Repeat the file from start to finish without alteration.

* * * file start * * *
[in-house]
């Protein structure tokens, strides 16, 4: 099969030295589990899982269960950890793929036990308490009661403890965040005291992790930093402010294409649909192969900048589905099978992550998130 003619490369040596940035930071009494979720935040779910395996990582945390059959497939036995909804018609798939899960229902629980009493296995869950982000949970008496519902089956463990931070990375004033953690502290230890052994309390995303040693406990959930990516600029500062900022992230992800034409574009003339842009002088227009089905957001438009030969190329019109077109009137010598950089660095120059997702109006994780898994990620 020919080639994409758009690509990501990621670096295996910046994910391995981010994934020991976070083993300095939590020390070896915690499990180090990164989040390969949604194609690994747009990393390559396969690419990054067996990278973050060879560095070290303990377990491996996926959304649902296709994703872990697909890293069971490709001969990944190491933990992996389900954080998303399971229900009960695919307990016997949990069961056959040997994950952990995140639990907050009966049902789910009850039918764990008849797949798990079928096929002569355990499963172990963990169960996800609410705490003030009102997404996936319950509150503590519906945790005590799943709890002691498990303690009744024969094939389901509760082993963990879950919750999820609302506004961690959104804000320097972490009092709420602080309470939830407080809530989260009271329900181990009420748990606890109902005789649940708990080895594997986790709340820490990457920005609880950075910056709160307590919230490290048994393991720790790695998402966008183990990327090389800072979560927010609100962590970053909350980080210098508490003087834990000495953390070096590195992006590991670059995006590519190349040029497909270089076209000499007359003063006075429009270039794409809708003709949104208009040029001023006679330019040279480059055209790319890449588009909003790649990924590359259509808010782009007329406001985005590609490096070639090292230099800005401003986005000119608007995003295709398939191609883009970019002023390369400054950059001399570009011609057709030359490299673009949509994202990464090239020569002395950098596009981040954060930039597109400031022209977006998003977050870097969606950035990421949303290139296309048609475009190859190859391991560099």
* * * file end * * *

[in-house]
């Protein structure tokens, strides 16, 4: 099969030295589990899982269960950890793929036990308490009661403890965040005291992790930093402010294409649909192969900048589905099978992550998130 003619490369040596940035930071009494979720935040779910395996990582945390059959497939036995909804018609798939899960229902629980009493296995869950982000949970008496519902089956463990931070990375004033953690502290230890052994309390995303040693406990959930990516600029500062900022992230992800034409574009003339842009002088227009089905957001438009030969190329019109077109009137010598950089660095120059997702109006994780898994990620 020919080639994409758009690509990501990621670096295996910046994910391995981010994934020991976070083993300095939590020390070896915690499990180090990164989040390969949604194609690994747009990393390559396969690419990054067996990278973050060879560095070290303990377990491996996926959304649902296709994703872990697909890293069971490709001969990944190491933990992996389900954080998303399971229900009960695919307990016997949990069961056959040997994950952990995140639990907050009966049902789910009850039918764990008849797949798990079928096929002569355990499963172990963990169960996800609410705490003030009102997404996936319950509150503590519906945790005590799943709890002691498990303690009744024969094939389901509760082993963990879950919750999820609302506004961690959104804000320097972490009092709420602080309470939830407080809530989260009271329900181990009420748990606890109902005789649940708990080895594997986790709340820490990457920005609880950075910056709160307590919230490290048994393991720790790695998402966008183990990327090389800072979560927010609100962590970053909350980080210098508490003087834990000495953390070096590195992006590991670059995006590519190349040029497909270089076209000499007359003063006075429009270039794409809708003709949104208009040029001023006679330019040279480059055209790319890449588009909003790649990924590359259509808010782009007329406001985005590609490096070639090292230099800005401003986005000119608007995003295709398939191609883009970019002023390369400054950059001399570009011609057709030359490299673009949509994202990464090239020569002395950098596009981040954060930039597109400031022209977006998003977050870097969606950035990421949303290139296309048609475009190859190859391991560099």